Motivation: Tiling an orthogonal polygon with squares

Followup question: What is the first $w$ such that a rectangle, $R_{w\times w−1}$ is minimally-square-partitioned by less than $w$ squares.. Yes, it only gets harder :D


  • An "almost-square-rectangle" be a rectangle that has a width $w$ and height $h=w-1$.
  • A square partitioning be a covering by non-overlapping squares; the entire rectangle must be covered, all the squares must be disjoint.
  • A minimum-square-partitioning be a square partitioning, for which is no square partitioning that is made of a lesser number of squares.

In my answer to the motivating question, I use several gadgets to construct a reduction from $\text{Planar-}3\text{-SAT}$. I assumed the minimum-square-partion of these gadgets to be the smallest I could find; but I am not satisfied with this, I want proof. So I began with the simplest: How to prove that the minimum square partition of a 3X2 rectangle has 3 squares. I then moved on to generalize it to What is the minimum square partition of an “almost-square-rectangle”?, and found my intuition to be wrong for the general case. So now I am a bit worried, are the following square partitions indeed minimum for their corresponding rectangles? I can't find any lesser square partitions, but I can't prove it either (except for the $3\times 2$ case):

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  • $\begingroup$ There have been some discussions of tiling rectangles with squares at MathOverflow, e.g., mathoverflow.net/questions/116382/… $\endgroup$ Nov 10, 2013 at 8:55
  • $\begingroup$ @GerryMyerson that particular is definitely related. The differences: the question is discussing tiling with squares of integer size. I am concerned about squares in general. On the other hand, that question is more general, asking about all rectangles, I am concerned with only the $3$ pictured (of course some sort of algorithm/proof for the general case would be nice, but that question doesn't even have dice for integer-sized squares ...). I want a proof that these are the minimum-square-partitions, for all possible square-partitions, integer-sized or not. $\endgroup$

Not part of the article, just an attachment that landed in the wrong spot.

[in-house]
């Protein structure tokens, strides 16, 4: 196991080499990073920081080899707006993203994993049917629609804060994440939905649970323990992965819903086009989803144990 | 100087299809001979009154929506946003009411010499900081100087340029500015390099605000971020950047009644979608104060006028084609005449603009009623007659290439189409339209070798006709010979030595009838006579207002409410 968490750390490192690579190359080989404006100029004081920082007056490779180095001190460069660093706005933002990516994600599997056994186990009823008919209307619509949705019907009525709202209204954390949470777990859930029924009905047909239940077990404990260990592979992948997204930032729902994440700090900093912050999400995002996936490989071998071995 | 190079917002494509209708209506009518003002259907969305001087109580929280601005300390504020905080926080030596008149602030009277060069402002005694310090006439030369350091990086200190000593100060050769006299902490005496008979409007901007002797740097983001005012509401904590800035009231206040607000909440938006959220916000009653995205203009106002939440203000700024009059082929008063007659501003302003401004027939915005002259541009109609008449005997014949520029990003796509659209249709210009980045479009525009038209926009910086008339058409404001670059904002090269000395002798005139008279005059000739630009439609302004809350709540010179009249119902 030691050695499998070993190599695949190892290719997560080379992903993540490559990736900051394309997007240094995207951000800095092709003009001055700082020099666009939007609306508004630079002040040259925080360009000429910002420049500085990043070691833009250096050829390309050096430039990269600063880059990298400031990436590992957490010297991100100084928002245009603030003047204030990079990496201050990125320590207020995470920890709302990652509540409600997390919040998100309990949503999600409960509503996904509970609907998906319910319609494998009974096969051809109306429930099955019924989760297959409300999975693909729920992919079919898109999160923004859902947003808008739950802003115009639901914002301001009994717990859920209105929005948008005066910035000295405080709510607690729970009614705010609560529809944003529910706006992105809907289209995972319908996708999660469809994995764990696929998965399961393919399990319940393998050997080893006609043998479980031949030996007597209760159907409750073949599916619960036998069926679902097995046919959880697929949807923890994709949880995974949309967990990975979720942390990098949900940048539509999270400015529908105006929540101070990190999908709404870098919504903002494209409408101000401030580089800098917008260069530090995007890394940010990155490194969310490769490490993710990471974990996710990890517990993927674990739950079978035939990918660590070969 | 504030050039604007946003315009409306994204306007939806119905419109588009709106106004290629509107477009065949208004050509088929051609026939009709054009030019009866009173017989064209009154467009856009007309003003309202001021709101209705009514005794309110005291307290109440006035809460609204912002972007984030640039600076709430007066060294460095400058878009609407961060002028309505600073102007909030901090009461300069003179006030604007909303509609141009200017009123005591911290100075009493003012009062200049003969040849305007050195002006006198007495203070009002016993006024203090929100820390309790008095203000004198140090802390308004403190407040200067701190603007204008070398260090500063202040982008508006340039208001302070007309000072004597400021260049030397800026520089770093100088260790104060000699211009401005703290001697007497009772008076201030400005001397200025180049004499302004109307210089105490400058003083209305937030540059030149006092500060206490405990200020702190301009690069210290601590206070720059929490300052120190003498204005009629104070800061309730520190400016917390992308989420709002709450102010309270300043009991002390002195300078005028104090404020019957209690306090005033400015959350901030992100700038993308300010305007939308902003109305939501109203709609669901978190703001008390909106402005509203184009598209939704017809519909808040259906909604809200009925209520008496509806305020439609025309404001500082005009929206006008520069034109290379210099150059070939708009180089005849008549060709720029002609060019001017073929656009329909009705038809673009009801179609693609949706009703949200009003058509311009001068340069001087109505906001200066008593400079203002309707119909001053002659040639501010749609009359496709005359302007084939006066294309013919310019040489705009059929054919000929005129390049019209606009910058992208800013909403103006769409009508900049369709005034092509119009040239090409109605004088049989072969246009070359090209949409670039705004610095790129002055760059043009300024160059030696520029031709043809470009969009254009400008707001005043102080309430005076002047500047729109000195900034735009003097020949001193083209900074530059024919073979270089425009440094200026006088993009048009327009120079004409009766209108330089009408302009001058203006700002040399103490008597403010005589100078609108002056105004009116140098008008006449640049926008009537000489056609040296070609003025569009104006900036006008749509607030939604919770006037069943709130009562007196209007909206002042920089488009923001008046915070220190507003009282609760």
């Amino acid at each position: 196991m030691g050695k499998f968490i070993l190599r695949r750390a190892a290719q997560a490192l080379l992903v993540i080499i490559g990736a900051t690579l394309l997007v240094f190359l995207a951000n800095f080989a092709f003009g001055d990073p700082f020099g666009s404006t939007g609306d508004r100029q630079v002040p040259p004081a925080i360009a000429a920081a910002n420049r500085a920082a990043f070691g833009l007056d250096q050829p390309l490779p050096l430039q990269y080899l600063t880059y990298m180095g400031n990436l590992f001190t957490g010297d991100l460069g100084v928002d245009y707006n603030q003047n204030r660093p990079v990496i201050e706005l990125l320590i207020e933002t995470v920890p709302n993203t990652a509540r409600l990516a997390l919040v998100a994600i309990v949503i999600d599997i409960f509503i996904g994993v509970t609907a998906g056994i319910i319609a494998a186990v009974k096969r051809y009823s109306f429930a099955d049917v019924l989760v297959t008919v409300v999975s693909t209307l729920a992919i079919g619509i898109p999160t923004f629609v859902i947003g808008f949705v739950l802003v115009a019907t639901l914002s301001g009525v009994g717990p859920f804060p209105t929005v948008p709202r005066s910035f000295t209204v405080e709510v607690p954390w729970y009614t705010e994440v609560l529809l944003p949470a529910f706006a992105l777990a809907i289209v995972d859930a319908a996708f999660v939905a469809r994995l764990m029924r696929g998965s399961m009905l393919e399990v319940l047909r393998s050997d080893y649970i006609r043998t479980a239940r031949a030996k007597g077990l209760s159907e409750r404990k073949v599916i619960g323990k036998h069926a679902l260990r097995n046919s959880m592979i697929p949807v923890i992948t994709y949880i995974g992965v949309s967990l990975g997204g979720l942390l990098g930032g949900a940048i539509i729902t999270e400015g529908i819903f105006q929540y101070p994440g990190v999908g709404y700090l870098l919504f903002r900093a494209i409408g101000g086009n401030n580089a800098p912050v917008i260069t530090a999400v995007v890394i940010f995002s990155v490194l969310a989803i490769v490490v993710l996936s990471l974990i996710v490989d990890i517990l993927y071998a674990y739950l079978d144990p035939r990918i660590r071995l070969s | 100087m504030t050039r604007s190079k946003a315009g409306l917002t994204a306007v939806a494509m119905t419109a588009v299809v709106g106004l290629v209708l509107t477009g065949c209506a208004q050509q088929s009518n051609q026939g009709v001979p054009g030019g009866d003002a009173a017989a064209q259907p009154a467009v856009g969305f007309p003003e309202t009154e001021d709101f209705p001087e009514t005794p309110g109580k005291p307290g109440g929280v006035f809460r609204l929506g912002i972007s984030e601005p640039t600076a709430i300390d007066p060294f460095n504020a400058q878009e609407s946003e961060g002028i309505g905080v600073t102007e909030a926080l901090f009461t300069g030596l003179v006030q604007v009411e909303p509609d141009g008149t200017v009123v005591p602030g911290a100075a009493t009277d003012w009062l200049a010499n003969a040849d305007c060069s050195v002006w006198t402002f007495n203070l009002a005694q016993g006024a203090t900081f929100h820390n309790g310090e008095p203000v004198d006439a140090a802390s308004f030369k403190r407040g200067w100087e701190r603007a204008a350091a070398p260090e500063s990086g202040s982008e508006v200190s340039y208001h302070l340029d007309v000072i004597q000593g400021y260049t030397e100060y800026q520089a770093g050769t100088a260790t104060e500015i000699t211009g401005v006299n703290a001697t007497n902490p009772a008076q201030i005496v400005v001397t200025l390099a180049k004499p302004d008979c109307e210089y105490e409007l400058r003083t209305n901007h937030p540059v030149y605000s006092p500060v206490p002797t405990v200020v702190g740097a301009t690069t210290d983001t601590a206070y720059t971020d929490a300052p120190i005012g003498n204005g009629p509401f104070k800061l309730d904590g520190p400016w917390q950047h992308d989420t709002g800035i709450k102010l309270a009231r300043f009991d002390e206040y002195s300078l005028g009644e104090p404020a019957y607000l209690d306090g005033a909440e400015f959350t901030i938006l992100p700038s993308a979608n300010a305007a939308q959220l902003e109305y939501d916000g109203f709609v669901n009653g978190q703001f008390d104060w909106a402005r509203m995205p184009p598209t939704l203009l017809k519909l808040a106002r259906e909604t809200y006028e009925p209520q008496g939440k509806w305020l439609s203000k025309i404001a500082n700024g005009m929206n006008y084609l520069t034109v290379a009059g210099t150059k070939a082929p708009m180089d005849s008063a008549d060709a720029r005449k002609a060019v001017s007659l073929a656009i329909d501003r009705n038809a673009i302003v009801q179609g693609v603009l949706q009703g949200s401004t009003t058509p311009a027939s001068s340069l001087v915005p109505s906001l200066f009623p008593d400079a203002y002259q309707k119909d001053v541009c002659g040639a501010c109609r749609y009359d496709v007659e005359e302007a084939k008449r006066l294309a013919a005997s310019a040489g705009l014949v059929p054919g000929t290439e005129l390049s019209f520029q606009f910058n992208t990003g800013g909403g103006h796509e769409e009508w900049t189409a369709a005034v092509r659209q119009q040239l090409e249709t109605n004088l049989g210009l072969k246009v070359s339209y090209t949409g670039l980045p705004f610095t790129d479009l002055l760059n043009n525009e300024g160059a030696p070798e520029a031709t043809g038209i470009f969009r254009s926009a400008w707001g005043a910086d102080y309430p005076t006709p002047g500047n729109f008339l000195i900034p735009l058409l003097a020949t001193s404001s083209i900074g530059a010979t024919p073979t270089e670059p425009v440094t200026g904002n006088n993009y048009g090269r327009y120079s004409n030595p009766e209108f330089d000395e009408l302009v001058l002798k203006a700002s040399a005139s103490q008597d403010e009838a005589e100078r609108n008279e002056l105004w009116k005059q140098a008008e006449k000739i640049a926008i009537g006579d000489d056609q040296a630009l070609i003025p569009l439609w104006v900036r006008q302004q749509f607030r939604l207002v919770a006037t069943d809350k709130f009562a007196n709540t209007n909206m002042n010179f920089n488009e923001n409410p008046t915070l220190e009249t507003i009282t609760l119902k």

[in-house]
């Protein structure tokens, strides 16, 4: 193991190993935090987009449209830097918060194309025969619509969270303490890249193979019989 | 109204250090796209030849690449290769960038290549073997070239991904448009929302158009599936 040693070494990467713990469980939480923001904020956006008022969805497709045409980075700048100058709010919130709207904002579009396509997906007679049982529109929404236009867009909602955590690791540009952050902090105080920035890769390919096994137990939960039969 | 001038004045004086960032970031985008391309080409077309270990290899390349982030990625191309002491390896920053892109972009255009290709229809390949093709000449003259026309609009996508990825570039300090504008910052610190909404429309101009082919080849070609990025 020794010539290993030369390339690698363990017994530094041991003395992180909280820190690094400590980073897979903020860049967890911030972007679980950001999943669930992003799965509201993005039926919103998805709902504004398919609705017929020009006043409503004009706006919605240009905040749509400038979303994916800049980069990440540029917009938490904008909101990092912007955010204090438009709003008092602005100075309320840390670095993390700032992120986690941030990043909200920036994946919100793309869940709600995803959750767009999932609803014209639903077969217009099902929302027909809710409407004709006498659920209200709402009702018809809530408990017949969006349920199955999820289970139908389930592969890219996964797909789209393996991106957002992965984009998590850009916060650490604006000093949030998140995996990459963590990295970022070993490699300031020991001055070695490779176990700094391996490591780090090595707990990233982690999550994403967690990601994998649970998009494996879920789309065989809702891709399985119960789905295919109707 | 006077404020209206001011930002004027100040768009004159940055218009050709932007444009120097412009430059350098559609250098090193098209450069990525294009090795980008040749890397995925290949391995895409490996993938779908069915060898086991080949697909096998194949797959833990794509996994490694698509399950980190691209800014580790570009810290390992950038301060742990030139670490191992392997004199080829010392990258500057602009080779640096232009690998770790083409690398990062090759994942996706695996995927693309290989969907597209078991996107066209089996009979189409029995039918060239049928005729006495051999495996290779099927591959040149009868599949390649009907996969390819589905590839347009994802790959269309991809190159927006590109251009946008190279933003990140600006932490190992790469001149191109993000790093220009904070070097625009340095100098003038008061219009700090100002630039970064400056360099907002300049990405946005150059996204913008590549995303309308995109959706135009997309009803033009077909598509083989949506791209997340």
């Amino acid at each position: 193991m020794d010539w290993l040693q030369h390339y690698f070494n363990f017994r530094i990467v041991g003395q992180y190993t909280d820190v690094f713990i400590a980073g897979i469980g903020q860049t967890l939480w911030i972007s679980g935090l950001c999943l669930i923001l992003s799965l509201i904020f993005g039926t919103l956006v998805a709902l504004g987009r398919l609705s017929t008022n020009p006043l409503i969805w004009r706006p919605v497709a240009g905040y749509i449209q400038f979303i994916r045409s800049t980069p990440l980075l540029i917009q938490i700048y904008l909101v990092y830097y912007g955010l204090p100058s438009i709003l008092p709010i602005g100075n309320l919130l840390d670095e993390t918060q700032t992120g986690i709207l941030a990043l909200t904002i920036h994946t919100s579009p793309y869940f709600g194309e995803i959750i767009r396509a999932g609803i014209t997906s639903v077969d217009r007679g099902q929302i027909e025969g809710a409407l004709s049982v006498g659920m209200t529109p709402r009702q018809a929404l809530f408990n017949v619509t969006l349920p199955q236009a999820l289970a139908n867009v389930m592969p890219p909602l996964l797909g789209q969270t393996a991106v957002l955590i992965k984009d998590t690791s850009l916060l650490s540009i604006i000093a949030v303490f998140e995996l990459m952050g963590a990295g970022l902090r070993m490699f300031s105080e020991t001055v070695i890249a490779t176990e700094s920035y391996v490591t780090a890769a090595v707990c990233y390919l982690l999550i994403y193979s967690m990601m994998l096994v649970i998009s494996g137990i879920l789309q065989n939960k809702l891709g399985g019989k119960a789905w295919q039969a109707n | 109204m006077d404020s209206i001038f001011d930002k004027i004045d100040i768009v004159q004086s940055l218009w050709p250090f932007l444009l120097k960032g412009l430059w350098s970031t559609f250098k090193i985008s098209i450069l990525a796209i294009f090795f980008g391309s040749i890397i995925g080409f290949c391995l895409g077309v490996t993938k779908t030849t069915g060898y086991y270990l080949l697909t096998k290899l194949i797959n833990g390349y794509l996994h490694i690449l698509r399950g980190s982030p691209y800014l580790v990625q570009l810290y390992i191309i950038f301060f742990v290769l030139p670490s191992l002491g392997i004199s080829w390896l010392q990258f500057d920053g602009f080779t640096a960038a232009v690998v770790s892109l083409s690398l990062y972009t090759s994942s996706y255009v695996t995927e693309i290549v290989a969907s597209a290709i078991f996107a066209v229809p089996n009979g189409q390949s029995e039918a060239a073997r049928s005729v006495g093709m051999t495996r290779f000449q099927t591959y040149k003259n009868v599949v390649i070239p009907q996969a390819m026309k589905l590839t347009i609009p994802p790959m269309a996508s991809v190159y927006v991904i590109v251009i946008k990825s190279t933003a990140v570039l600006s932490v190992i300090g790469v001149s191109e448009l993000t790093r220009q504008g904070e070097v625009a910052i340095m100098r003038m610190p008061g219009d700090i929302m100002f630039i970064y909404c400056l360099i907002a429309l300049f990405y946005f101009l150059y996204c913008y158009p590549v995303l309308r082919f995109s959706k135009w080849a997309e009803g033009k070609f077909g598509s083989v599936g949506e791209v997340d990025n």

– Realz Slaw
    Nov 10, 2013 at 9:03
  • $\begingroup$ You could look at all ways of cutting a rectangle into 3 squares, and show that no matter how you assign edge lengths to the squares, you never get a $3\times4$ rectangle; similarly, that no way of cutting a rectangle into 4 squares gives a $4\times5$ rectangle. $\endgroup$ Nov 10, 2013 at 9:11
  • $\begingroup$ I managed to prove this by exhaustively checking all ways to cover the corners. This apparently becomes more complicated as the rectangle grows. $\endgroup$ Nov 17, 2013 at 5:30
  • $\begingroup$ @ErelSegalHalevi it isn't true for some sizes of rectangles (see Yuval's answer), so obviously it has to grow harder :D I wonder what the limit of this is though; where it a $R_{w,w-1}$ rectangle becomes better covered than by $w$ squares. $\endgroup$
    – Realz Slaw
    Nov 17, 2013 at 5:32

1 Answer 1


The $4\times 3$ case can be proven similarly to the $3 \times 2$ case:

Consider the number of corners covered by each square in the partition. If each square covers at most 1 corner, then there must be at least 4 squares. Otherwise, if a square covers 2 corners, then its side length must be 3 and you get the same partition you already found. So you cannot have a partition of less than 4 squares.

The $5\times 4$ case can be proven similarly by considering the squares that cover the corners:

  • If one of them has a side length of 4, then we are left with a row of $1\times 4$ that we must fill using the 5-sized tiling you already have.
  • If one of them has a side length of 3, then we are left with a row of $1\times 3$ that we must fill with 3 small squares, and a rectangle of $2\times 4$ that we can fill with at least 2 squares, for a total of 6.
  • Thus all 4 corner squares must have a side length of at most 2, hence their total area is at most 16, which is less than the total area of 20, so we need at least one more square.

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